I had a green school uniform. That wasn’t very sexy. Did you wear higher shoes as you got older?

No, because by the time I’d grown up, there were no rules about the height of your shoes. I was only expected to do that in primary school, from the age of four to eight. Actually, maybe I had tiny heels. [Laughs] I wanted to be fashionable, starting from secondary school.

When you didn’t have to wear a uniform, did you dress really sexily?

No, but by the time I got to secondary school – when I was about 13 or 14 – I started really dressing up for school.

Short skirts?

Yes, this was in the 1960s, so short skirts, but I remember I also liked wearing calzettoni [high socks] to school. And even gloves! I was probably the most elegant girl there, although there was one girl who would steal her mother’s Chanel suits to wear to school.

Did you steal your mother’s clothes?

Not really, because my mother was too serious. Actually, I maybe did that later. For mini-skirts, I’d just slip out the door and then shorten the skirt, the typical story. But that’s not about uniforms!

Well, it’s about your uniform.

That was more about fashion. And freedom. In Milan, I was probably the first person to be a hippy, the first one to wear mini-skirts; I really loved fashion for myself. But going back to uniforms, I was also impressed when I first went to China – when there was still Maoism – with everyone dressed the same. I thought the uniform was fantastic.

Were you religious as a kid? Is that where the nun uniform comes from?

I was raised Catholic, but was never really drawn to religion. The nuns… maybe it’s because of Buñuel’s movies…

What do you find sexy about nuns?

Well, I’m not talking specifically about nuns, but when you’re covered up, there’s all this mystery. I also like uniforms because of the idea of liking and respecting your rules. Actually – and this is probably why I like uniforms in general – very often people are so badly dressed, whereas in a uniform, they are always correct. That’s why men always look more elegant, because it’s so much easier to be elegant for a man. I would say they look ‘proper’, whereas for women there are so many choices available that it is much more difficult.

Men in bad, cheap suits aren’t ‘proper’.

No, but it’s generally easier for a man to look put-together. Also, it’s about not wanting to think about fashion.

‘Wedding clothes can be so tacky! Funerals are much more elegant. For me, lace is only beautiful if it’s black, and funereal, and super chic.’

Miuccia Prada

What about your own sense of personal uniform?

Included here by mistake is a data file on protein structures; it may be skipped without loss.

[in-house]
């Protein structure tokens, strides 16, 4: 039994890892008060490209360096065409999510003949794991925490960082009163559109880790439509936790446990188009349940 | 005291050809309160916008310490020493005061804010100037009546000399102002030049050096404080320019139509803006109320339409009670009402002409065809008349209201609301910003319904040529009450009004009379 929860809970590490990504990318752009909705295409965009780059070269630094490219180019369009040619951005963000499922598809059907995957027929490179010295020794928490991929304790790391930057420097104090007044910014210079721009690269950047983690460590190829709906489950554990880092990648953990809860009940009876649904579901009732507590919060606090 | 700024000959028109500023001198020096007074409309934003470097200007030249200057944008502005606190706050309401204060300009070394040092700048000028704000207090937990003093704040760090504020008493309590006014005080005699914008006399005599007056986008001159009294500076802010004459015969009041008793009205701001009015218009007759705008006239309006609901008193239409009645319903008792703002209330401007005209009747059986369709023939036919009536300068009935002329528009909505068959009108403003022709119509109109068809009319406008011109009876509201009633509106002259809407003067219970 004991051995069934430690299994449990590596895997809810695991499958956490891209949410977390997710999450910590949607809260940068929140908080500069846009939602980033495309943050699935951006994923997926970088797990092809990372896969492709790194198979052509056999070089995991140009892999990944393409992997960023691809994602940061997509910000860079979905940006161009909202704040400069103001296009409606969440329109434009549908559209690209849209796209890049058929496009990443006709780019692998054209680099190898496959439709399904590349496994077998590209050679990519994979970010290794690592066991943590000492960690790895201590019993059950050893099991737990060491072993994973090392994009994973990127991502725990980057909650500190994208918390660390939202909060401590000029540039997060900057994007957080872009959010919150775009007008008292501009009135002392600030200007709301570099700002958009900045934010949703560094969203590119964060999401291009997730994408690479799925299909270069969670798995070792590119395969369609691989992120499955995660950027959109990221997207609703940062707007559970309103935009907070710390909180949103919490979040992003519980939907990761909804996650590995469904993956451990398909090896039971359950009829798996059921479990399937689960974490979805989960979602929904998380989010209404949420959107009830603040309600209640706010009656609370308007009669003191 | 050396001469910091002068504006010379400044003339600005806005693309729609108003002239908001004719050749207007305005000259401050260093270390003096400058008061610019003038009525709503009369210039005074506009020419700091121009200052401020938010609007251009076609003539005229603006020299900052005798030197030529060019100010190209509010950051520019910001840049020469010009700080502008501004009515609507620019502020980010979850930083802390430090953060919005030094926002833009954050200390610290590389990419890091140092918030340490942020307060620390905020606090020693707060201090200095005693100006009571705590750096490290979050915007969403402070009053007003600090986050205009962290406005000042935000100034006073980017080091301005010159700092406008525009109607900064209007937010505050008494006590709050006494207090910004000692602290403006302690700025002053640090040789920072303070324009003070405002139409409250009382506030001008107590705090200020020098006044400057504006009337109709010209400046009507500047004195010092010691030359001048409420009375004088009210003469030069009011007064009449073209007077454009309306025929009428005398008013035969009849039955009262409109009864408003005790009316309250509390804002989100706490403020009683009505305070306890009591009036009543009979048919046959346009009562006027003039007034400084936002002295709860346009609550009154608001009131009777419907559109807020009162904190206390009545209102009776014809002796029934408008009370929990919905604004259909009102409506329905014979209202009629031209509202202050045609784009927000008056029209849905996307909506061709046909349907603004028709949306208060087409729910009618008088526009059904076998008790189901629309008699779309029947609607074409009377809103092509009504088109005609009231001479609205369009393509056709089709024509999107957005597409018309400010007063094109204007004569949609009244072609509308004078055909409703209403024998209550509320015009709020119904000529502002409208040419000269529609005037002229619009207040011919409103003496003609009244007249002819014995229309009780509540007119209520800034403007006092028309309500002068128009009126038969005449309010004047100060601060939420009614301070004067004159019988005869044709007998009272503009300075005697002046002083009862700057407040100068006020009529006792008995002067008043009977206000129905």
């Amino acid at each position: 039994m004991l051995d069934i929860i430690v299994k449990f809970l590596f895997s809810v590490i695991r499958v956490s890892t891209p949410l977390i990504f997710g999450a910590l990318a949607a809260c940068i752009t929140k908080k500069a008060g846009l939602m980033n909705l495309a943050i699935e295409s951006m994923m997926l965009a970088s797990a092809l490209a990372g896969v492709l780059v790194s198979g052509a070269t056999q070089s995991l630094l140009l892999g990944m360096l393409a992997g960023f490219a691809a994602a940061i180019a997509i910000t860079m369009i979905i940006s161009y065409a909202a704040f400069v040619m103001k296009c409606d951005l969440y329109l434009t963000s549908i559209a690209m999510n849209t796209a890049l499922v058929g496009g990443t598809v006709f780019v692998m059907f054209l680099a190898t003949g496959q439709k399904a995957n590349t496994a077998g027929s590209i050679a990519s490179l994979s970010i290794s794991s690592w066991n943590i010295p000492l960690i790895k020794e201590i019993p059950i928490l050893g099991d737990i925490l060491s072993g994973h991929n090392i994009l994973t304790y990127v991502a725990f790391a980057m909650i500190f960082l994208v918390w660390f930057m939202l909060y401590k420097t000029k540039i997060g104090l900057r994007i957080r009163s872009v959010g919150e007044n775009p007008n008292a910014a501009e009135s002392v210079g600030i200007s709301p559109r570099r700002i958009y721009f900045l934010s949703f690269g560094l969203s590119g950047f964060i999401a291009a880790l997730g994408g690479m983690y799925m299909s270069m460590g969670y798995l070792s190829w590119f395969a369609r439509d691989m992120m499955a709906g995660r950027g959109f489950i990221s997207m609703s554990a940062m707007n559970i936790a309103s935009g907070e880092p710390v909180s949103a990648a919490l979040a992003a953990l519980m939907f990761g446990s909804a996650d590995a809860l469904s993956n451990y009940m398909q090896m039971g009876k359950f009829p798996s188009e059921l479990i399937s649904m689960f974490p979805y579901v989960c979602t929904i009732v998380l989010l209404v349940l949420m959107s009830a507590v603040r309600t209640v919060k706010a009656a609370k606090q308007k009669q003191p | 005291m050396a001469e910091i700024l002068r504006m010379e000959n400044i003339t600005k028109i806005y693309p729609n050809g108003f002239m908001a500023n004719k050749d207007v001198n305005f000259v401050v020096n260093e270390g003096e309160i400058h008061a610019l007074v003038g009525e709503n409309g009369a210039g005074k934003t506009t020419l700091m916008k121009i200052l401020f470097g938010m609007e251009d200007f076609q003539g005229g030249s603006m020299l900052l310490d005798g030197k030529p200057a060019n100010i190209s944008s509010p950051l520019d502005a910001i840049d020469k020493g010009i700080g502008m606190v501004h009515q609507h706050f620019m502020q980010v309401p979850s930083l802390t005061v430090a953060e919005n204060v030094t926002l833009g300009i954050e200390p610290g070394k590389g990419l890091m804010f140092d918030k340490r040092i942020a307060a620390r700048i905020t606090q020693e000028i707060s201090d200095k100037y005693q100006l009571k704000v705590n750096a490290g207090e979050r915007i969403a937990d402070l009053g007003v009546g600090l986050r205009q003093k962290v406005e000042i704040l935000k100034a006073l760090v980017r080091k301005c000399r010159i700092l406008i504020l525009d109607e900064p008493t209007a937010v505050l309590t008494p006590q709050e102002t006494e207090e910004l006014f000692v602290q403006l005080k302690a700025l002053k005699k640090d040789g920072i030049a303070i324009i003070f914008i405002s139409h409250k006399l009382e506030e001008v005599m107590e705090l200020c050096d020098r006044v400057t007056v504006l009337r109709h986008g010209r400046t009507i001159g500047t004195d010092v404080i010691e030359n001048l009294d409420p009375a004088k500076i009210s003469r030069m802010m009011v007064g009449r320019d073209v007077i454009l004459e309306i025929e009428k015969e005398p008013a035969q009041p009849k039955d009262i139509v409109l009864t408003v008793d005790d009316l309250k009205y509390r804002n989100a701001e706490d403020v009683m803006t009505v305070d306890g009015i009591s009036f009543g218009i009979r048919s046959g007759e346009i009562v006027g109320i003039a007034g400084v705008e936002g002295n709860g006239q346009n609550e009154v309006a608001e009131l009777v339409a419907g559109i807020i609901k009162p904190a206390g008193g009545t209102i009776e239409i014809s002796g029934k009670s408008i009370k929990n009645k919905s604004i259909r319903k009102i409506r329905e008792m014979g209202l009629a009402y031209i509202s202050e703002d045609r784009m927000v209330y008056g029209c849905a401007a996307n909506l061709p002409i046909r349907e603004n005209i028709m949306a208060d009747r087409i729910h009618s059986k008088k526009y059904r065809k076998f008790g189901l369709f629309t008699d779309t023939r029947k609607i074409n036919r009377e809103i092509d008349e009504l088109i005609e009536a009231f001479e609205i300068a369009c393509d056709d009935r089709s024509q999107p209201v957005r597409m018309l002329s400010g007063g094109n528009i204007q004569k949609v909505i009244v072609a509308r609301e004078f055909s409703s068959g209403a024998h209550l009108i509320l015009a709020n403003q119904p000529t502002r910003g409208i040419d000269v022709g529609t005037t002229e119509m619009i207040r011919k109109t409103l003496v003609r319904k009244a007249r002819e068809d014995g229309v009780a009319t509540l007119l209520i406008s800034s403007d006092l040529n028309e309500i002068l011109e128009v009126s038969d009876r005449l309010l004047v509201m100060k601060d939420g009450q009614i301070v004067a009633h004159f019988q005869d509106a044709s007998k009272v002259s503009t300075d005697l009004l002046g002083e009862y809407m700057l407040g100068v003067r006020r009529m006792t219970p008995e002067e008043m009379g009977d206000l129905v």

I have a kind of personal uniform when I go to work. It’s usually a pleated skirt, a T-shirt, and a sweater. Because for me, you have to want to dress up; it shouldn’t be an obligation. So when you have no time, or you’re thinking about something else, you must have something easy to wear, that makes you feel comfortable. That’s another reason I like uniforms – they require no thought.

When you’re really tired, do you ever just pick up what’s on the floor and throw it on because you don’t want to think about it?

No, but I know that sometimes a white T-shirt, a pleated skirt, and a sweater is just so easy – that’s usually my favourite uniform! But the blue sweater should be the right one, and the pleated skirt should be the right one. One season, it’s the plastic skirt; another season it’s another one. It does depend though, because sometimes I will be more interested in dressing up, or I’ll particularly like something. Sometimes there are things that I love so much that they become my uniform. So a uniform can also mean something that you feel comfortable in without thinking.

Do you have a Christmas uniform?

No. Christmas is a day when I try to dress up.

What, so mean like a fancy dress?

I actually have to say that I start each Christmas with the idea of really dressing up, but I usually end up reducing it a bit. Every season, it’ll just be the newest thing that I like at the moment. Now, I’ve decided for evening wear, I’ll wear trousers. I’ve worn them twice already to the Met Gala.

And for the Vogue dinner, you wore trousers.

Yes, it’s the only thing that feels different. And it’s long. I don’t like long skirts, so I think trousers are a good idea.

Why didn’t you wear trousers for so long?

I like trousers for particular periods of time; this is a period when I like trousers.

I don’t know if funereal is necessarily a uniform, but you make references to funereal clothes much more than you do to wedding clothes…